# For which $\alpha,\beta \in (0,+\infty)$ does $\sum_n a_n$ converges where $a_n = \int_0^{\pi/2} (\sin(t))^{n^\beta (\ln n)^\alpha}dt$?

For which $$\alpha \in (0,+\infty)$$ does $$\sum_n a_n$$ converges where $$a_n = \int_0^{\pi/2} (\sin(t))^{n^\beta(\ln n)^\alpha}dt$$?

I feel that it converges iff ($$\alpha>1$$ and $$\beta = 1$$) or $$\beta >1$$.

But I have some trouble showing that it diverges for $$\alpha<1$$. Every lower bound I take for $$\sin x$$ lead me to something of the form $$a_n \geq C\times a^{n^\beta\ln^\alpha n} \frac{1}{n^\beta \ln^\alpha n}$$ where $$C>0$$ and $$0. Because of the geometric factor, it converges, so the lower bounds I used are not precise enough.

EDIT: actually, I'm not sure when it does converge... I edited the question to its correct form.

As @Zachary answer's suggested, I considered the following steps:

• Considering $$\cos t$$ instead of $$\sin t$$ (since it's the same integral). I'm OK with that.
• $$\cos t = 1 - \frac{t^2}{2} + O(t^4)$$ and then $$\ln(\cos t) = - \frac{t^2}{2} + O(t^4)$$ around $$0$$. Still fine here.
• Thus,

\begin{align*} \cos(t)^{n^\beta (\ln n)^\alpha} &= \exp\left((- \frac{t^2}{2} + O(t^4))n^\beta \log^\alpha(n)\right) \\ &= \exp\left(-\frac{t^2}{2}n^\beta \log^\alpha(n)\right) \times \exp\left(O(t^4) n^\beta \log^\alpha(n)\right) \end{align*}

How do you deal with the big O?

Rewrite the integrand as $$\exp\left[n^\beta \log^\alpha (n)\log \cos t\right]$$ (I've used cosine to perform the integral, but it's the same one by symmetry). The dominant contribution in the limit of the integral as $$n \to \infty$$ lies in the region near $$t=0$$. As such, we taylor expand the $$\log\cos t$$ around there: $$\log \cos t = -\frac{1}{2}t^2 + \mathcal{O}(t^4).$$ Your integral is now $$a_n \sim \frac{1}{2}\int_{-\pi/2}^{\pi/2}\exp\left(-\frac{1}{2}t^2n^\beta \log^\alpha(n)\right)\,dt.$$ We may extend the integration interval to $$(-\infty, \infty)$$ in this limit since the integrand will be negligible for any $$t$$ that is greater in magnitude than about $$n^{-\beta/2}\log^{-\alpha/2}(n)$$ as $$n\to\infty$$. The integral is now $$a_n \sim \frac{1}{2} \int_{-\infty}^{\infty}\exp\left(-\frac{1}{2}t^2n^\beta \log^\alpha(n)\right)\,dt = \sqrt{\frac{\pi}{2}}\frac{1}{n^{\beta/2}\log^{\alpha/2}(n)}.$$ Can you take it from there?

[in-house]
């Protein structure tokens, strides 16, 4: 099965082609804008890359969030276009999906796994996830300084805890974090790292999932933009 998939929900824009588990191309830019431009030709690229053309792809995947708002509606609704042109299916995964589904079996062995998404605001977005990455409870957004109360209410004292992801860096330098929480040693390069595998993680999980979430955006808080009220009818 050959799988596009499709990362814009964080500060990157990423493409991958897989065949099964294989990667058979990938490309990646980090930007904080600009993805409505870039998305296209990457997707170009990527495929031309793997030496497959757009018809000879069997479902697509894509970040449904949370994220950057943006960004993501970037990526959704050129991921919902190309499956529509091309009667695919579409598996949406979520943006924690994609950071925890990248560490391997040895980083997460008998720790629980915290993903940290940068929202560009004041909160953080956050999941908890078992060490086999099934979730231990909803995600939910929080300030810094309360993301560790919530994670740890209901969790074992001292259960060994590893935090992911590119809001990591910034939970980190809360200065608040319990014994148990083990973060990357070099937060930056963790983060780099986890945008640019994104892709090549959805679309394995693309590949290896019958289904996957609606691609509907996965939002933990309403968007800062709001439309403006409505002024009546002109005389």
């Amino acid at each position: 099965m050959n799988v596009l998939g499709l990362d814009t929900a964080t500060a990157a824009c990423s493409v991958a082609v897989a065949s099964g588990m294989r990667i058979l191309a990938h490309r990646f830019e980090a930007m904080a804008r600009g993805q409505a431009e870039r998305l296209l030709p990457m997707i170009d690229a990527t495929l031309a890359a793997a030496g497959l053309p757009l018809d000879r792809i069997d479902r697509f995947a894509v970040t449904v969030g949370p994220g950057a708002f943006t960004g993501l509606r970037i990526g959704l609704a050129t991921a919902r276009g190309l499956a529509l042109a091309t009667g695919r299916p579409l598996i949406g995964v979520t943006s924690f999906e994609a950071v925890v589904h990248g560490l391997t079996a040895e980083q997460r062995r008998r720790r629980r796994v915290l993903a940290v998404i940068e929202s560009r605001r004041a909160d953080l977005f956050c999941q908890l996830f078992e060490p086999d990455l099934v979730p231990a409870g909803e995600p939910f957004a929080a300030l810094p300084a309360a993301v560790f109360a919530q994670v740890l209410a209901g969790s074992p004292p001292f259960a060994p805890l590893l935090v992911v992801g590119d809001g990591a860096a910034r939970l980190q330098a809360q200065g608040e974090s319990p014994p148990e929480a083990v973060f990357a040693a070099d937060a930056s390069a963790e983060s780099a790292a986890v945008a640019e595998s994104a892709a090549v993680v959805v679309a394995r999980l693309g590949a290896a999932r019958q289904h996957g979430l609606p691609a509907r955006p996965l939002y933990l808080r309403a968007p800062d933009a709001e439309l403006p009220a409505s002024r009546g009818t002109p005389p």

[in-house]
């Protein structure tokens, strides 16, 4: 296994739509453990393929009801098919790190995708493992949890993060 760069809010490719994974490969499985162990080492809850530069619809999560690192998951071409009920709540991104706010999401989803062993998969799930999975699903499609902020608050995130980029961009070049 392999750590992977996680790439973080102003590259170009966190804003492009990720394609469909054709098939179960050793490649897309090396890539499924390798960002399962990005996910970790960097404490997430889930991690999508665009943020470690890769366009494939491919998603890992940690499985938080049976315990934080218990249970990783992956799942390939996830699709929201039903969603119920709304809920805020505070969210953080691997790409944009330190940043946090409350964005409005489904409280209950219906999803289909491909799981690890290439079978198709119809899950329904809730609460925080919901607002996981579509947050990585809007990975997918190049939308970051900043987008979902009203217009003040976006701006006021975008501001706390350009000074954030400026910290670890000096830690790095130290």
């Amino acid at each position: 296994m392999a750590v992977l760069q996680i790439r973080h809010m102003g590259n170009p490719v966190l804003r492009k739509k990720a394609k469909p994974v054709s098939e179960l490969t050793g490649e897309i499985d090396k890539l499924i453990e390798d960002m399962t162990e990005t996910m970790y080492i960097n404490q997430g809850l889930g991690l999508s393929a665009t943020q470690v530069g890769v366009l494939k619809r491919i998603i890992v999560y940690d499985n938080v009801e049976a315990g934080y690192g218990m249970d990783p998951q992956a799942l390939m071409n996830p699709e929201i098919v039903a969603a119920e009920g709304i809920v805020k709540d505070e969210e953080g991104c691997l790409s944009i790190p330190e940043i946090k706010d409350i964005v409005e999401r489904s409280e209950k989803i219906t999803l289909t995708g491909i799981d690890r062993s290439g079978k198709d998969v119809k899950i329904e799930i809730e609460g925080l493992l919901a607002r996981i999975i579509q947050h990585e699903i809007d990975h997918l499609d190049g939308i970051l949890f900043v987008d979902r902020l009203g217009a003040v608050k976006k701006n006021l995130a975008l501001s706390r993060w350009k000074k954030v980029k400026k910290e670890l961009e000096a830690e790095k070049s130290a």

• Thanks for your answer. I understand what you did, however it seems too much "qualitative". I need more details when you write the "$\sim$". How to show it rigorously? Jun 7, 2020 at 10:51
• The $\sim$ notation is a rigorous statement, though admittedly I wasn't very clear about this and left out some details. We say that $b_n \sim c_n$ if and only if $\lim_{n\to\infty} b_n/c_n = 1$; it is often used when and useful in studying the asymptotics of integrals, sums, sequences, etc. What specifically are you interested in? Jun 7, 2020 at 11:42
• I know the definition, but I have some trouble showing that both forms are equivalents in your first use of $\sim$. Jun 7, 2020 at 18:35
• See my edit to see where I do have some difficulties. Jun 8, 2020 at 18:05